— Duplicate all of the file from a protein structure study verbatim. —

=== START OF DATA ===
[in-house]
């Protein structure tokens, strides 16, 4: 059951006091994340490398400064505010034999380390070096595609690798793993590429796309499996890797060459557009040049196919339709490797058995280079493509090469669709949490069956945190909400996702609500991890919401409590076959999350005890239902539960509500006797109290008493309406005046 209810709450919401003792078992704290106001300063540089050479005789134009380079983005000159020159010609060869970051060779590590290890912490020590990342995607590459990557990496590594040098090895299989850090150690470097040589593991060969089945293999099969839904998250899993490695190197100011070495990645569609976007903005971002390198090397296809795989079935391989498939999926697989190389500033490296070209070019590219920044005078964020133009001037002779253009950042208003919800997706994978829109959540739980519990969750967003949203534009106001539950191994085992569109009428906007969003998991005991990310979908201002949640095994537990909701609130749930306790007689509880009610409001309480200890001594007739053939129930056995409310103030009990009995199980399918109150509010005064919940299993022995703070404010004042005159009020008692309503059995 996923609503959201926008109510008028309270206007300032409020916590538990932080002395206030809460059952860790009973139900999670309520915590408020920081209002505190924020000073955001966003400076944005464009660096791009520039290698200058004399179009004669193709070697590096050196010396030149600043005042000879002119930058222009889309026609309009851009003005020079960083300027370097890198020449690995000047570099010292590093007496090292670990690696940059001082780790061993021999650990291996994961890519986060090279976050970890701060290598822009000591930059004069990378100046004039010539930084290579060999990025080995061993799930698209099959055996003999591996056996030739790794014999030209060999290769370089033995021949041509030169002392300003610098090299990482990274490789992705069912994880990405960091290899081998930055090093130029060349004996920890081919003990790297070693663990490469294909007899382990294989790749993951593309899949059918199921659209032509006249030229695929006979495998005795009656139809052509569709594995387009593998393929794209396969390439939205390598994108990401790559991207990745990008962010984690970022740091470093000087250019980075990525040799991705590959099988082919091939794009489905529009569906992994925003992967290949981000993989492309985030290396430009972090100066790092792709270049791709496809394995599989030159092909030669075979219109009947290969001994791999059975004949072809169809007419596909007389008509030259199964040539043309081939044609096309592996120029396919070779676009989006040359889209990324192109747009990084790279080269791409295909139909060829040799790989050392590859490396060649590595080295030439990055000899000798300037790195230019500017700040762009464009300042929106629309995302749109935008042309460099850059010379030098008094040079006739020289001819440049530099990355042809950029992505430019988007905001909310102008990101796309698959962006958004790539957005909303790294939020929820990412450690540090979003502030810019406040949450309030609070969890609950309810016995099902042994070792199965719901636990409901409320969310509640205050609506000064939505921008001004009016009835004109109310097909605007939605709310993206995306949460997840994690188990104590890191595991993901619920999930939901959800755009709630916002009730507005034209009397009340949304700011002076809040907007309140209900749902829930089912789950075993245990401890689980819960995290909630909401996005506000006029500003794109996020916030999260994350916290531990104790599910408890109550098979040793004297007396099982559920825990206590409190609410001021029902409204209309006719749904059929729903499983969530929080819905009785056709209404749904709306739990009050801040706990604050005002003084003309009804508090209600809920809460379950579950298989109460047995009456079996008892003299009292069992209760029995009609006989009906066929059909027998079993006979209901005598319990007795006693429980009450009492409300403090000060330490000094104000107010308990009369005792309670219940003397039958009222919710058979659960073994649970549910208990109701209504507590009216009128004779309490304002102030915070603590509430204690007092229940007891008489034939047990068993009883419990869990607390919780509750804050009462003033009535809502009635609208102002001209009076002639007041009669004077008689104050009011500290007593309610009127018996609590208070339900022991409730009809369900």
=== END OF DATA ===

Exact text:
[in-house]
């Protein structure tokens, strides 16, 4: 059951006091994340490398400064505010034999380390070096595609690798793993590429796309499996890797060459557009040049196919339709490797058995280079493509090469669709949490069956945190909400996702609500991890919401409590076959999350005890239902539960509500006797109290008493309406005046 209810709450919401003792078992704290106001300063540089050479005789134009380079983005000159020159010609060869970051060779590590290890912490020590990342995607590459990557990496590594040098090895299989850090150690470097040589593991060969089945293999099969839904998250899993490695190197100011070495990645569609976007903005971002390198090397296809795989079935391989498939999926697989190389500033490296070209070019590219920044005078964020133009001037002779253009950042208003919800997706994978829109959540739980519990969750967003949203534009106001539950191994085992569109009428906007969003998991005991990310979908201002949640095994537990909701609130749930306790007689509880009610409001309480200890001594007739053939129930056995409310103030009990009995199980399918109150509010005064919940299993022995703070404010004042005159009020008692309503059995 996923609503959201926008109510008028309270206007300032409020916590538990932080002395206030809460059952860790009973139900999670309520915590408020920081209002505190924020000073955001966003400076944005464009660096791009520039290698200058004399179009004669193709070697590096050196010396030149600043005042000879002119930058222009889309026609309009851009003005020079960083300027370097890198020449690995000047570099010292590093007496090292670990690696940059001082780790061993021999650990291996994961890519986060090279976050970890701060290598822009000591930059004069990378100046004039010539930084290579060999990025080995061993799930698209099959055996003999591996056996030739790794014999030209060999290769370089033995021949041509030169002392300003610098090299990482990274490789992705069912994880990405960091290899081998930055090093130029060349004996920890081919003990790297070693663990490469294909007899382990294989790749993951593309899949059918199921659209032509006249030229695929006979495998005795009656139809052509569709594995387009593998393929794209396969390439939205390598994108990401790559991207990745990008962010984690970022740091470093000087250019980075990525040799991705590959099988082919091939794009489905529009569906992994925003992967290949981000993989492309985030290396430009972090100066790092792709270049791709496809394995599989030159092909030669075979219109009947290969001994791999059975004949072809169809007419596909007389008509030259199964040539043309081939044609096309592996120029396919070779676009989006040359889209990324192109747009990084790279080269791409295909139909060829040799790989050392590859490396060649590595080295030439990055000899000798300037790195230019500017700040762009464009300042929106629309995302749109935008042309460099850059010379030098008094040079006739020289001819440049530099990355042809950029992505430019988007905001909310102008990101796309698959962006958004790539957005909303790294939020929820990412450690540090979003502030810019406040949450309030609070969890609950309810016995099902042994070792199965719901636990409901409320969310509640205050609506000064939505921008001004009016009835004109109310097909605007939605709310993206995306949460997840994690188990104590890191595991993901619920999930939901959800755009709630916002009730507005034209009397009340949304700011002076809040907007309140209900749902829930089912789950075993245990401890689980819960995290909630909401996005506000006029500003794109996020916030999260994350916290531990104790599910408890109550098979040793004297007396099982559920825990206590409190609410001021029902409204209309006719749904059929729903499983969530929080819905009785056709209404749904709306739990009050801040706990604050005002003084003309009804508090209600809920809460379950579950298989109460047995009456079996008892003299009292069992209760029995009609006989009906066929059909027998079993006979209901005598319990007795006693429980009450009492409300403090000060330490000094104000107010308990009369005792309670219940003397039958009222919710058979659960073994649970549910208990109701209504507590009216009128004779309490304002102030915070603590509430204690007092229940007891008489034939047990068993009883419990869990607390919780509750804050009462003033009535809502009635609208102002001209009076002639007041009669004077008689104050009011500290007593309610009127018996609590208070339900022991409730009809369900």